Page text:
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Announcing HappyKit

Why I'm building a control center for your Next.js applications

Working with Next.js is absolutely great. I firmly believe Next.js will be the foundation for a growing number of web applications for the foreseeable future. And I noticed that something is missing.

A friend to run with

Next.js itself is the best framework I have ever used to build web application. But there are some things almost every web application needs that a framework just can't provide. Some examples are Analytics, Feature Toggling, Cron Jobs, Event Tracking and so on.

The traditional solution to this problem space has been to use different SaaS-tools, each solving a different piece of the puzzle. But sometimes the pieces just don't connect with Next.js or with each other. Hard to integrate. And having to use many different services can get quite costly pretty quickly.

HappyKit wants to be your one-stop-shop which offers the most common things any web application needs out of the box. Interconnected, easy to use, quick to integrate and built specifically for Next.js.

Think of HappyKit as the "control center" for your application.


One of the biggest innovations Next.js has brought along is that it made it possible to write code for the server and the client in the same project and even in the same file.

The existing npm ecosystem either offers packages for the client or the server. In some cases isomorphic packages can run on either side. But they are almost never written in a way where data is expected to flow from the server to the client, while including both sides.

HappyKit's tools are designed for Next.js specifically, so they can take full advantage of these capabilities. The prime example of this is Feature Toggling. As with most other Feature Toggling solutions: You can call something like useFlags() on the client to load the latest feature flags. But with HappyKit, you will be able to preload the feature flags on server-rendered pages using getServerSideProps. You can then pass them to the client as props. This allows you to get perfect server-side rendering where the server-generated markup matches the initial render on the client exactly. On the client, you'll then call useFlags(props.initialFlags) to rehydrate what the server provided. And the client will sync the flag state from thereon out.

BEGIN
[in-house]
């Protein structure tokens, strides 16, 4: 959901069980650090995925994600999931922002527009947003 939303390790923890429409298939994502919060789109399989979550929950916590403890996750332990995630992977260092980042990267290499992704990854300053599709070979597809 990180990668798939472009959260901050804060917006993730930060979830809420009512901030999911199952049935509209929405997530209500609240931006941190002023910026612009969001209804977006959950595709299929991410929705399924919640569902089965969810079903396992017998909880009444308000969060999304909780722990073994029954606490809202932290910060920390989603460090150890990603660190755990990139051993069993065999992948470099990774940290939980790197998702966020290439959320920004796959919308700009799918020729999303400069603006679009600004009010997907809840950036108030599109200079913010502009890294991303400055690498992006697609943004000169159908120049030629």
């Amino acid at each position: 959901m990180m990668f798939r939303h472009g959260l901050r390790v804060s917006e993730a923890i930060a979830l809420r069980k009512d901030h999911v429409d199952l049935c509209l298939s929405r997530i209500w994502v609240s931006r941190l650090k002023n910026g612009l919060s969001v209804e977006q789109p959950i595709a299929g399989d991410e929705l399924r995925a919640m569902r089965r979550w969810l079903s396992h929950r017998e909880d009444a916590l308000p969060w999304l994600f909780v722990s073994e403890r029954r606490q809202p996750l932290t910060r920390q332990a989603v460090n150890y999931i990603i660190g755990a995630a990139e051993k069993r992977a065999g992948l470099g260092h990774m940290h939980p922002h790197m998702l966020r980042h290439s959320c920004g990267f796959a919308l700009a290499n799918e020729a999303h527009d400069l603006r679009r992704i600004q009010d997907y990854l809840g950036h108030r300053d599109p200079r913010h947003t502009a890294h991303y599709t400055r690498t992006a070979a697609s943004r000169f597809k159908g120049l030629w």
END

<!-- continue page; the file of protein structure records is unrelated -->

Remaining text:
Another example of HappyKit's tight integration with Next.js is HappyKit Analytics. HappyKit Analytics is a dead-simple analytics service specifically built for Next.js. The vast majority of current analytics services are integrated using a tiny snippet added to HTML which loads a much bigger suite later on. This slows your application down and causes an extra HTTP request. HappyKit Analytics comes as an npm package which is only 1kB as it reuses the Next.js router. No additional HTTP request to load a large analytics suite. Just a single kilobyte. Thanks to the tight integration with Next.js, HappyKit Analytics not only tracks which paths your traffic is going to, but it can further show you your most popular paths. To give a more practical example: HappyKit Analytics tracks page views of paths like /blog/foo and /blog/bar, but it can also track page views per underlying route like /blog/:slug. This allows you to get low level and high level insights without configuring anything.

Feature Flags and Analytics are just two examples of HappyKit's great pairing with Next.js. This coupling gives you big advantages over traditional solutions. We can do similar things for Performance Metrics, Event Tracking and other services. I look forward to explore these more as HappyKit grows.


Imagine you open up HappyKit and visit the stats of one of the posts on your blog. Let's say you're viewing the stats for /blog/trip-to-california. For this route, you see how much traffic it received. That's pretty normal for any analytics service. But thanks to the Next.js integration, you can further see how much traffic blog posts under /blog/:slug receive in general. Maybe you were trying out a different blog layout. You also see which Feature Flags were enabled on this page, and the distribution of viewers who were shown each version of your layout. Maybe you were using server-side rendering to preload the feature flags. The Performance-section shows you how long server-side rendering took for this blog post, and the number of times the requests succeded/failed. Did you build a call-to-action into your blog post? You can log each newsletter signup using HappyKit Events. The same page showing you all the other information will then also show you the most recent events, and the top events fired there.


As HappyKit grows, more and more tools will end up in its toolbox. The benefit of having interconnected, purpose-built services and aggregating the information seamlessly drives me to make HappyKit the ideal companion for Next.js.

Build less. Make more.

HappyKit is free for your personal projects. Start here.

There will likely be a paid plan for teams later on. For now I'm focused on building the best possible tools to get sophisticated users and your immensely helpful feedback.

Follow my journey building HappyKit on Twitter: @dferber90.

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